Time bug under Windows
William O. Dargel
wDargel at shoshana.com
Mon Dec 22 06:12:03 UTC 1997
Bob Hartwig wrote:
> The Win32 function GetTimeZoneInformation() answers whether daylight
> savings time is currently in effect, and the current bias from UTC.
> If you want to get local time, just use GetLocalTime(). If you want
Couldn't you just use GetSystemTime() if you wanted this?
> you need to add the bias value answered by GetTimeZoneInformation().
> addition, if GetTimeZoneInformation()'s return value indicates that
> daylight savings time is in effect, you need to subtract an hour.
> Yet another example of the striking elegance of the Win32 API.
Assuming that you're expressing sarcasm here, I definitely would have to
agree. Your pointers got me to dig into the documentation some more.
You're talking about functions in the Win32 API. The VM seems to be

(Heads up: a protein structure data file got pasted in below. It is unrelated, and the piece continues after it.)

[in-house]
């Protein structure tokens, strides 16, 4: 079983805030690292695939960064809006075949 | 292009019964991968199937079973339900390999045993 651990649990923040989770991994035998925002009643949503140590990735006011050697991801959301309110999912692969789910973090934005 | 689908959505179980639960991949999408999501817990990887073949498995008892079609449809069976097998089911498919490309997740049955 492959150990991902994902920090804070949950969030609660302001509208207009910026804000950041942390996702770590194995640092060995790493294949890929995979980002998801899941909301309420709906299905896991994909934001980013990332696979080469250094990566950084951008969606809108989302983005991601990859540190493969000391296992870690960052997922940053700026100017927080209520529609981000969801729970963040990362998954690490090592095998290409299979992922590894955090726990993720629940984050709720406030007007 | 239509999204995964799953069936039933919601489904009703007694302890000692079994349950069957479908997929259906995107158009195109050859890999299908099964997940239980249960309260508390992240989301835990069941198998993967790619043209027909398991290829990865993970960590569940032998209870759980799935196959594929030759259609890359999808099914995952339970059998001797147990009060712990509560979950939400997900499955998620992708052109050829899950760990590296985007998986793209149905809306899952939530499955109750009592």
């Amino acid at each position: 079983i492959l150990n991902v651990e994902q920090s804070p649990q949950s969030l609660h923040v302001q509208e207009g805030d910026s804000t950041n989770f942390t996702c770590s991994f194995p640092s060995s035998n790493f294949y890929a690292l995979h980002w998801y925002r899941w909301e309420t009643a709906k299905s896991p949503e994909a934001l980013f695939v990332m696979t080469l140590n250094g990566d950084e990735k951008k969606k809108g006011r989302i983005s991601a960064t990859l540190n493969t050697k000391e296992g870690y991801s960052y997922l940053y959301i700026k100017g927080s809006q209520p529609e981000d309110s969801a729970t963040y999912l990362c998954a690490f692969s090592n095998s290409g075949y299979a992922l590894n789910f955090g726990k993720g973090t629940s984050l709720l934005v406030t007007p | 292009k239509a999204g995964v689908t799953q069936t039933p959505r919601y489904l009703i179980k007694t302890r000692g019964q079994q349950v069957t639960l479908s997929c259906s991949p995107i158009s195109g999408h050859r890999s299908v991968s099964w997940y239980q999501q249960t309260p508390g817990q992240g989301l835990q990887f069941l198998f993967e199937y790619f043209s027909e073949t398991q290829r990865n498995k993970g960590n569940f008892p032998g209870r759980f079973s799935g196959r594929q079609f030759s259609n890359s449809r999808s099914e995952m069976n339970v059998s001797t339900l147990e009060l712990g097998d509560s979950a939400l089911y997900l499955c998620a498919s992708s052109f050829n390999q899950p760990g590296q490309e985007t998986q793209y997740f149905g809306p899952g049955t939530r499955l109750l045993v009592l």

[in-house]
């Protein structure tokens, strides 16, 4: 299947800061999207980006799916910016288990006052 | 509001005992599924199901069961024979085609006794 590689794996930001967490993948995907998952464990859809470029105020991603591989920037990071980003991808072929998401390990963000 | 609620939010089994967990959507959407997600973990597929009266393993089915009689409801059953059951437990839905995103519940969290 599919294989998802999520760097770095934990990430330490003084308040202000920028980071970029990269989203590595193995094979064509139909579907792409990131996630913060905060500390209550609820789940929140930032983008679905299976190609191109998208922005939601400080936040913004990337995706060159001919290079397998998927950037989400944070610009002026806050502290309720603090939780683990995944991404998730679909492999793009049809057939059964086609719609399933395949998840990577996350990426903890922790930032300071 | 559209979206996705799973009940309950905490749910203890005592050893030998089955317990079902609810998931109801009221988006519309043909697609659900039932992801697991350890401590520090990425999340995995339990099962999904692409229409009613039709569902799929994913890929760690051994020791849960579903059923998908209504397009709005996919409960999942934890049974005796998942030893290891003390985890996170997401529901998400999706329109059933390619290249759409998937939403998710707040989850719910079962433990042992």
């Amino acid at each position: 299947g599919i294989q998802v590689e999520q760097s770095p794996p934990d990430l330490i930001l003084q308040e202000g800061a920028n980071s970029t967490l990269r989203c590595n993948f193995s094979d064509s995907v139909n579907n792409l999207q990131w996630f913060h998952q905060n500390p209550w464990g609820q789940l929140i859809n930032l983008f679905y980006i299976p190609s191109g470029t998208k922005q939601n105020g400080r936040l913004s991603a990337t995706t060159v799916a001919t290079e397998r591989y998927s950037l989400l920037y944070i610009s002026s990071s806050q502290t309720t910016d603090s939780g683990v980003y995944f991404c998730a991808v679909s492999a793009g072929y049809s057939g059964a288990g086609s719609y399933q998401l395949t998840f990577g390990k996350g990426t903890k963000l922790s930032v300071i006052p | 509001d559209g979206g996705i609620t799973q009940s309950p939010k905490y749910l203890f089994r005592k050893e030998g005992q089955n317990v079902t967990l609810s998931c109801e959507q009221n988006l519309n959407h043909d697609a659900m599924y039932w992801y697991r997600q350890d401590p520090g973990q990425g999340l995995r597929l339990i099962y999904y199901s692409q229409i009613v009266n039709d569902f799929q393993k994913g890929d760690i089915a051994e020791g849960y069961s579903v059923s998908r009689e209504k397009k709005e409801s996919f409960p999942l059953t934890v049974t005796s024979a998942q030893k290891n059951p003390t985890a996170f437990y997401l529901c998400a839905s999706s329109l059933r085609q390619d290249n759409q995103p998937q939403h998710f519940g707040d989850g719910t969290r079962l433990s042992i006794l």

using functions out of the C/C++ runtime library. From what I can tell,
the different sets of functions use incompatible definitions. Elegant
Whereas the functions in the C/C++ runtime library seem to have a fixed
(US only) handling of daylight savings time, the Win32 API functions
seem to have a complete specification for time zones and daylight
savings time. They can give separate biases for standard and daylight
times and what dates each will go into effect. Assuming that the
SetTimeZoneInformation() has been handled somewhere, the Win32 API
function should work anywhere in the world (as opposed to _tzset() in
the runtime library).
Since the time() function of the runtime library returns the integer
seconds from a base rather than a structure, it is much closer to what
the VM primitive is defined to return. Perhaps the easiest would be to
continue to use time(), but to get the time zone bias, standard bias and
daylight bias, as well as whether daylight savings time is currently in
effect from GetTimeZoneInformation().
Bill Dargel wdargel at shoshana.com
100 West Joy Road, Ann Arbor, MI 48105 USA
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